Tag Archives: southwark council

Don’t blame families for overcrowding!

A recent report showed that there are people 3.6 million people living in overcrowded housing.

Another report shows that 94% of private rented homes are too expensive for families on housing benefit.

Almost everyone accepts there is a housing crisis and that the root causes are the unregulated private rented sector, benefit cuts, low wages, and lack of social housing. There is huge support for social housing as one of the main solutions.

But Southwark council have taken a new approach to the housing crisis. They are blaming overcrowding on families themselves.

Recently, 5 families have received decisions telling them that they have deliberately caused their overcrowding. They have been put in band 4 at the bottom of the housing list where they have no chance of social housing. This is a big change in policy for Southwark council. Previously overcrowded families would be placed into band 3 and depending on the level of overcrowding, they may qualify for a priority star for statutory overcrowding. Some families may qualify for band 1. Now these families are being denied any priority for overcrowding and statutory overcrowding, a serious and severe level of overcrowding.

So what is going on?

These decisions are wrong, immoral and, we think, unlawful. They are hurtful and devastating for our members who receive them. How can Southwark council justify making these decisions against their own residents? Why are they blaming and targeting the victims of the housing crisis?

Many of these families are migrant families who already face significant discrimination and barriers to accessing decent housing. Why are Southwark council introducing new anti-migrant, discriminatory policies into their housing register?

We have written to Southwark’s councillor for housing Kieron Williams asking him for answers and to advocate on behalf of our members and all overcrowded families.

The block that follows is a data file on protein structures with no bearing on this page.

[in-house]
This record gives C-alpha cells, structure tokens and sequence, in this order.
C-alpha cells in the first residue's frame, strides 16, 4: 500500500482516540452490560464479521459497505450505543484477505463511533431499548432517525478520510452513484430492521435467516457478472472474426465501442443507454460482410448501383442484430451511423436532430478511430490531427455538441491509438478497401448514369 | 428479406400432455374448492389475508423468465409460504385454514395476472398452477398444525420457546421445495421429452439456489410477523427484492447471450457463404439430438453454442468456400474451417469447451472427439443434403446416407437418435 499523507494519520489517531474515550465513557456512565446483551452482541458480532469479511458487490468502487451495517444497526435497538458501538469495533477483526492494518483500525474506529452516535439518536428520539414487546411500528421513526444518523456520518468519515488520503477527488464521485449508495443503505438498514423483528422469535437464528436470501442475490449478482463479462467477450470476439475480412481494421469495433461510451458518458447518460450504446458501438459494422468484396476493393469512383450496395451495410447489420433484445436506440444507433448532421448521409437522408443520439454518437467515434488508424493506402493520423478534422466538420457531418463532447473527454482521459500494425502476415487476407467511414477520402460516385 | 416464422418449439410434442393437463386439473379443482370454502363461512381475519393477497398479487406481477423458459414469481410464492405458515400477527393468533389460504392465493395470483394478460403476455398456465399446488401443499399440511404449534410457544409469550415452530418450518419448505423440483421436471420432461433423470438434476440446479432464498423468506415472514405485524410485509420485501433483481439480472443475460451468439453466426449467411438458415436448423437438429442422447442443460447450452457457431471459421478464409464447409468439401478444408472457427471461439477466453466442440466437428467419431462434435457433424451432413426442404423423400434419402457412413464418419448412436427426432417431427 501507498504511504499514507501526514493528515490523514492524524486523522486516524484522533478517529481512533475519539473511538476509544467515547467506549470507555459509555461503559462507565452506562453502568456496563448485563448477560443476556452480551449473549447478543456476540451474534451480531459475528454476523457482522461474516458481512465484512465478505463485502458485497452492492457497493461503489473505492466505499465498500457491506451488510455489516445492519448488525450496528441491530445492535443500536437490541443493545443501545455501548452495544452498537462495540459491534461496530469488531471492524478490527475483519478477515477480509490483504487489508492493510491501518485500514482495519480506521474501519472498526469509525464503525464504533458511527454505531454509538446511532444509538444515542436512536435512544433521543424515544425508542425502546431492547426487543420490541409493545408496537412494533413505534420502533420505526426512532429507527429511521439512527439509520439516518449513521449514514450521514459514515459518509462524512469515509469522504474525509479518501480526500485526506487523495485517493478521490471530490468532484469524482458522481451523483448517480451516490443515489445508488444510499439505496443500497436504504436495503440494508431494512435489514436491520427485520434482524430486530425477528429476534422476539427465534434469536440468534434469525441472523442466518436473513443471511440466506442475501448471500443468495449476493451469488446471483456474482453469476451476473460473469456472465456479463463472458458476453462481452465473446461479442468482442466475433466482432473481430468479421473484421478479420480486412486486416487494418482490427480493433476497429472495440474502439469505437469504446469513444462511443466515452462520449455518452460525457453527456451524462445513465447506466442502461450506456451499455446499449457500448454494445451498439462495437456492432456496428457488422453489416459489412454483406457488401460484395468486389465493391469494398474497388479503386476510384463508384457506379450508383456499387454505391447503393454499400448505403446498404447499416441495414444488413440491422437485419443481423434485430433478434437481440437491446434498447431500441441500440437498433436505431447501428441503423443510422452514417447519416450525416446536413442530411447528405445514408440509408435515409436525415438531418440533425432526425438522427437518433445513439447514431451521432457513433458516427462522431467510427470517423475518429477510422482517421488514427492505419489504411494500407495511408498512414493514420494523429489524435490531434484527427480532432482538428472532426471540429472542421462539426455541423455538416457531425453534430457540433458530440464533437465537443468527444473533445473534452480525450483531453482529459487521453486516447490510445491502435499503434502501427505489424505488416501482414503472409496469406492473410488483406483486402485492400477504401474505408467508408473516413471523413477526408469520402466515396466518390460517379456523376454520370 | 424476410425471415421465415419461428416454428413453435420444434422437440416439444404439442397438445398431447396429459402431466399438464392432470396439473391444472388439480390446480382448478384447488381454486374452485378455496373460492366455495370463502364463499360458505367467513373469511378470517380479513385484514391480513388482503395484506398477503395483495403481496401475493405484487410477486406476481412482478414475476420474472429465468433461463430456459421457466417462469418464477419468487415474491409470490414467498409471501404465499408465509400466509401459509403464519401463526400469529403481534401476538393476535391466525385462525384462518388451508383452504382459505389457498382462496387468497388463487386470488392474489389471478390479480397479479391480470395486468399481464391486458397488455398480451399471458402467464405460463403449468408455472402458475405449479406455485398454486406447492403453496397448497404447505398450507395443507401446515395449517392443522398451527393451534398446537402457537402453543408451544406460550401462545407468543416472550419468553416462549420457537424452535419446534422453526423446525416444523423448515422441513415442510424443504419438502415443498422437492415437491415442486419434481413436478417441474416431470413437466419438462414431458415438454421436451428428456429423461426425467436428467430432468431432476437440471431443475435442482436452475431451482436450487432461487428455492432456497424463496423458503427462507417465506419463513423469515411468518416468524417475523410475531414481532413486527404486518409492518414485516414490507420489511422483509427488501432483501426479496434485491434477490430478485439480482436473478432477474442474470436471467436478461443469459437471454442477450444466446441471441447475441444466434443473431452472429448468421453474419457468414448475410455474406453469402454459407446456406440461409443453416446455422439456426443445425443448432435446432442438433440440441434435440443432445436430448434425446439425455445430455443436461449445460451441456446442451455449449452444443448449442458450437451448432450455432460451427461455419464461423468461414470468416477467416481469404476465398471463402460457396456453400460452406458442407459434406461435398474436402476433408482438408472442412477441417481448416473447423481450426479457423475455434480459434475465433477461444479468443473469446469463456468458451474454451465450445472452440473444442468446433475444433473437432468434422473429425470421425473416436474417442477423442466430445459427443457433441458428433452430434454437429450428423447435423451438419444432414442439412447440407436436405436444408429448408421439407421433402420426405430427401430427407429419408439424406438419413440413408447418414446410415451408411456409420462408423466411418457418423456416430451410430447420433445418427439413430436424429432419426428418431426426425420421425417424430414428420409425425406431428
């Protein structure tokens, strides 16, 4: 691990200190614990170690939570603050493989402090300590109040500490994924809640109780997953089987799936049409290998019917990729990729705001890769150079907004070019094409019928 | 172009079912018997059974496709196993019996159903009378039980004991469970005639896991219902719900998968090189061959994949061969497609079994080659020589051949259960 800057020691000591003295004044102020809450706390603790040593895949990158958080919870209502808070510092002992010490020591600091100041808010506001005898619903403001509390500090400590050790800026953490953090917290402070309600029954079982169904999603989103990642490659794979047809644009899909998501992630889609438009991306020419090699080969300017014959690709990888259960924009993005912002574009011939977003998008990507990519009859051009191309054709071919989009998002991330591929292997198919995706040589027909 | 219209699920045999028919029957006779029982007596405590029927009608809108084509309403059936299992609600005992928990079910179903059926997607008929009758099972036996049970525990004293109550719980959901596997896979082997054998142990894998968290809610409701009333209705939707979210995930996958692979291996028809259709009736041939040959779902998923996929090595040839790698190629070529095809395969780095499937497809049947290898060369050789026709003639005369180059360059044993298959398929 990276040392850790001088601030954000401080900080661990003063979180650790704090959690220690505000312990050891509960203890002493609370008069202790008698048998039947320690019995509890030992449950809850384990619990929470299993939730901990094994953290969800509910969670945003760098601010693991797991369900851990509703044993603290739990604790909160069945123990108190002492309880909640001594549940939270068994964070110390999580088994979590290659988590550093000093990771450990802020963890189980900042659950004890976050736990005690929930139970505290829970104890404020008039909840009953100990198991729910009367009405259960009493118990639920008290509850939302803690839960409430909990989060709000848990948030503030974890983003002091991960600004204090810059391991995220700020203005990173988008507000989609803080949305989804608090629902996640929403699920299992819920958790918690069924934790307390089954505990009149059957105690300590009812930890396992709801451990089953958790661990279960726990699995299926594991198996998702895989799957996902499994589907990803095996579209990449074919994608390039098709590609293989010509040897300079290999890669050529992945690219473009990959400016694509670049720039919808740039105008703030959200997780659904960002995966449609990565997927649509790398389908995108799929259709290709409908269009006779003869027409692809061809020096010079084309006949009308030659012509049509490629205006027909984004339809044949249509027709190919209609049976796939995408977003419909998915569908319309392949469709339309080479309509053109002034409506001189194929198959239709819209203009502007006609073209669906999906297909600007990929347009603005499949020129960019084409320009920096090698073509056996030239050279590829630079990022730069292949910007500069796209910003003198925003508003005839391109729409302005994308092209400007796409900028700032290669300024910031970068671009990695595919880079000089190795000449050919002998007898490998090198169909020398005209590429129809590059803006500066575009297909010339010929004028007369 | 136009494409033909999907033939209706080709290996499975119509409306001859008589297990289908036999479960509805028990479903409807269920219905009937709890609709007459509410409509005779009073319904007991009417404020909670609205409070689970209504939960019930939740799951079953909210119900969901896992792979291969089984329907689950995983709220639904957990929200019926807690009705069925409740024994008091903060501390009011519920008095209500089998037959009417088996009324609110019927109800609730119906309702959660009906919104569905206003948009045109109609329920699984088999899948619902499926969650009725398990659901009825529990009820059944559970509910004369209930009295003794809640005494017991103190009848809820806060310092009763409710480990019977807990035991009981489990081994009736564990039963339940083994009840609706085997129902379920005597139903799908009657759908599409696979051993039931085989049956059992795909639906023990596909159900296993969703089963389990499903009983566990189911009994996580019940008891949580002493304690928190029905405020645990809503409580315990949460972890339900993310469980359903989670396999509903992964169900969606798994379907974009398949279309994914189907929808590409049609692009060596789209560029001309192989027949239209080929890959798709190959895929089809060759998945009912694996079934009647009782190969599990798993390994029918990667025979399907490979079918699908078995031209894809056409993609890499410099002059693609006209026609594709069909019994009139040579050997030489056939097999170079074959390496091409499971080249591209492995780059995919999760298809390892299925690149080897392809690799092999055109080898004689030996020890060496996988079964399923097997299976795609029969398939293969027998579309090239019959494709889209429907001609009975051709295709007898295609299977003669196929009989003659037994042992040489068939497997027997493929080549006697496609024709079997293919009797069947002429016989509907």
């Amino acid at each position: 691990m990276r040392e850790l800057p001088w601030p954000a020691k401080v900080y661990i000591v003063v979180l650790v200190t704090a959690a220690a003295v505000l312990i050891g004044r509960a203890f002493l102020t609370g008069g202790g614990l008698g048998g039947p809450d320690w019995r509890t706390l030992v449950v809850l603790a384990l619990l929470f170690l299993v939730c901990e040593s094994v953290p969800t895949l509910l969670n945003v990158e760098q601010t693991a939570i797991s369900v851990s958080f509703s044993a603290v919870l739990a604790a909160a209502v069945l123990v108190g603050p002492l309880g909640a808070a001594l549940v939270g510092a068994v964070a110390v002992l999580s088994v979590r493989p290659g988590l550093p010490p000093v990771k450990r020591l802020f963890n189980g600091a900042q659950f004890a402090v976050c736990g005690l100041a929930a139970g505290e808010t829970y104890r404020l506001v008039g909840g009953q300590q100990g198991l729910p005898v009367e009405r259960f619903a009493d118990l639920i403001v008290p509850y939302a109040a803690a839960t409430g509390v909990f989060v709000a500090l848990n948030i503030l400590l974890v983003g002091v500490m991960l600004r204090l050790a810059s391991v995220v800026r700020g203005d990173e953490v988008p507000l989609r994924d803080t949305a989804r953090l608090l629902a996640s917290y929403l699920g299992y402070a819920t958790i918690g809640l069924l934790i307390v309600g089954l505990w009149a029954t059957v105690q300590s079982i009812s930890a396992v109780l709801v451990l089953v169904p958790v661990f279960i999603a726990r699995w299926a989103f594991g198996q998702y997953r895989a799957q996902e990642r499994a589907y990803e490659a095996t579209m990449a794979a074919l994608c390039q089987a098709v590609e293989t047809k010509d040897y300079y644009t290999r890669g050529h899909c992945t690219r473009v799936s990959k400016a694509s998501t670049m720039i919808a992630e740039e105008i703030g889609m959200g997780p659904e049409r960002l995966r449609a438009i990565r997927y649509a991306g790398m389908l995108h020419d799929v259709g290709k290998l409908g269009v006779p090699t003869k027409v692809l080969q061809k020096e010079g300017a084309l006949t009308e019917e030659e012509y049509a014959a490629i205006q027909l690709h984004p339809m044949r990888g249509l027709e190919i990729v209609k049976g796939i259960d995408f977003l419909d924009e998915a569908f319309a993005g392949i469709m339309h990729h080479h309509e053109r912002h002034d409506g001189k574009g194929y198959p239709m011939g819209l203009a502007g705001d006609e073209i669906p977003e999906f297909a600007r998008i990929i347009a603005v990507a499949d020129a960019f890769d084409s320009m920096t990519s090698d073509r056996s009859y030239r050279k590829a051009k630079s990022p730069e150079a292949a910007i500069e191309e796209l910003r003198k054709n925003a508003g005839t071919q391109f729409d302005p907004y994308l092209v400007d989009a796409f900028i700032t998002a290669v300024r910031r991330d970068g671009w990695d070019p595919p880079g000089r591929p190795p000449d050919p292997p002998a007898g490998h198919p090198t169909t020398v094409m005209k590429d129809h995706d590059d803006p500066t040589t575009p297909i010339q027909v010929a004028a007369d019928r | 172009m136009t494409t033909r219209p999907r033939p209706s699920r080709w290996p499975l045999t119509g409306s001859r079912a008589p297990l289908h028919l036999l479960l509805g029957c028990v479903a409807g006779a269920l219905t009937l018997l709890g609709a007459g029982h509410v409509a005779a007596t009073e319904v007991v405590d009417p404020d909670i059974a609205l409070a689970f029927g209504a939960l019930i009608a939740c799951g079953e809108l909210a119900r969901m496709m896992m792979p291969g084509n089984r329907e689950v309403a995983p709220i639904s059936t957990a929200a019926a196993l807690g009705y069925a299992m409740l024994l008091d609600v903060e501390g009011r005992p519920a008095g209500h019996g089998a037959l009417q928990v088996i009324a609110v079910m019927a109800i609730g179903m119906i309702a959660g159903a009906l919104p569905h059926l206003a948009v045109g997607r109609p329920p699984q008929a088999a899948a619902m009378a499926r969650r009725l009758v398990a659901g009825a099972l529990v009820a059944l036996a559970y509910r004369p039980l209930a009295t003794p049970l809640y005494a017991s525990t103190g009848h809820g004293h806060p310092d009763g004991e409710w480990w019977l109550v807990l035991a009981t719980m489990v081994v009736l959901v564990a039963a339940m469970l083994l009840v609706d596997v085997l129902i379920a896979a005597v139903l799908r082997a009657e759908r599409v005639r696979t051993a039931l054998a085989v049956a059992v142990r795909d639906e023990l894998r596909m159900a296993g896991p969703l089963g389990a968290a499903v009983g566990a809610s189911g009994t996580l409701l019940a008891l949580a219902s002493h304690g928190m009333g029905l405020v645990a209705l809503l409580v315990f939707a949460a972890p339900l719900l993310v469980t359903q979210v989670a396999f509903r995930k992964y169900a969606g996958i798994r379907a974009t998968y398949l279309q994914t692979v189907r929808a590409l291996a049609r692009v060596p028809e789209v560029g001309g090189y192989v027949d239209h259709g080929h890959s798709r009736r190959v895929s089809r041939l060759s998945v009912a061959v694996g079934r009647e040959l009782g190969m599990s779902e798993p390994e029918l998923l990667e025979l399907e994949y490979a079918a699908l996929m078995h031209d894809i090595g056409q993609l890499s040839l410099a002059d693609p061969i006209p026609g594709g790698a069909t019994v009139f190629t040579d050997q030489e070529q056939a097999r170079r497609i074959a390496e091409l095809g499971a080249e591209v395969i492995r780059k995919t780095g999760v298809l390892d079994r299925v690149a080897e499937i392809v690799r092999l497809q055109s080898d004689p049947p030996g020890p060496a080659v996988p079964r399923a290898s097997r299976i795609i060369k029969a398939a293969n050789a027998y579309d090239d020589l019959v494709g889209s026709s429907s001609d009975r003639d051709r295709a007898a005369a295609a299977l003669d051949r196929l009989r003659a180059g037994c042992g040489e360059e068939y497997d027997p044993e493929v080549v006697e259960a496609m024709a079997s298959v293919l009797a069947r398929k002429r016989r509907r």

The council must immediately change these decisions and give our members the priority they are entitled to.

We also feel our members are being targeted. We made a Freedom of Information request asking how many households had been placed into band 4 for ‘worsening circumstances’. In the last 12 months, there have been ‘less than 10’. However, in the last few months, 4 of our members have been put into band 4.

Our members are stuck in appalling conditions in overcrowded housing because they have no other option, they could not rent anywhere else. They have been discriminated against by private landlords who won’t rent to them because they are claim benefits, because they do not speak English, and for having children.

Now they are discriminated against by Southwark council who tell them the overcrowding is their own fault.

Meanwhile, we know that Southwark council are housing homeless families in temporary accommodation that is overcrowded, including temporary accommodation that is statutory overcrowded. When our members challenge the council on these overcrowded conditions, the council are happy to use the housing crisis as their excuse.

We will be campaigning in support of our HASL families and all overcrowded families to make Southwark treat them properly!

 

Protest for a Home Close to School

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a home close to school

All this situation is affecting us physically and psychologically. It impacts on our education, work, welfare and health. We have asked to the Council to move back to Southwark, but instead of helping us to move back, they offer us a house at Birmingham.

I am the main carer for my parents, who are in their late seventies, they do not speak English and live in Southwark. My mum has high blood pressure and mild dementia. My dad cannot walk too much as he has problems on his knees. They have been in trouble many times because my mum at middle of the night feels bad and needs to go to hospital, they have to wait for me at least one hour.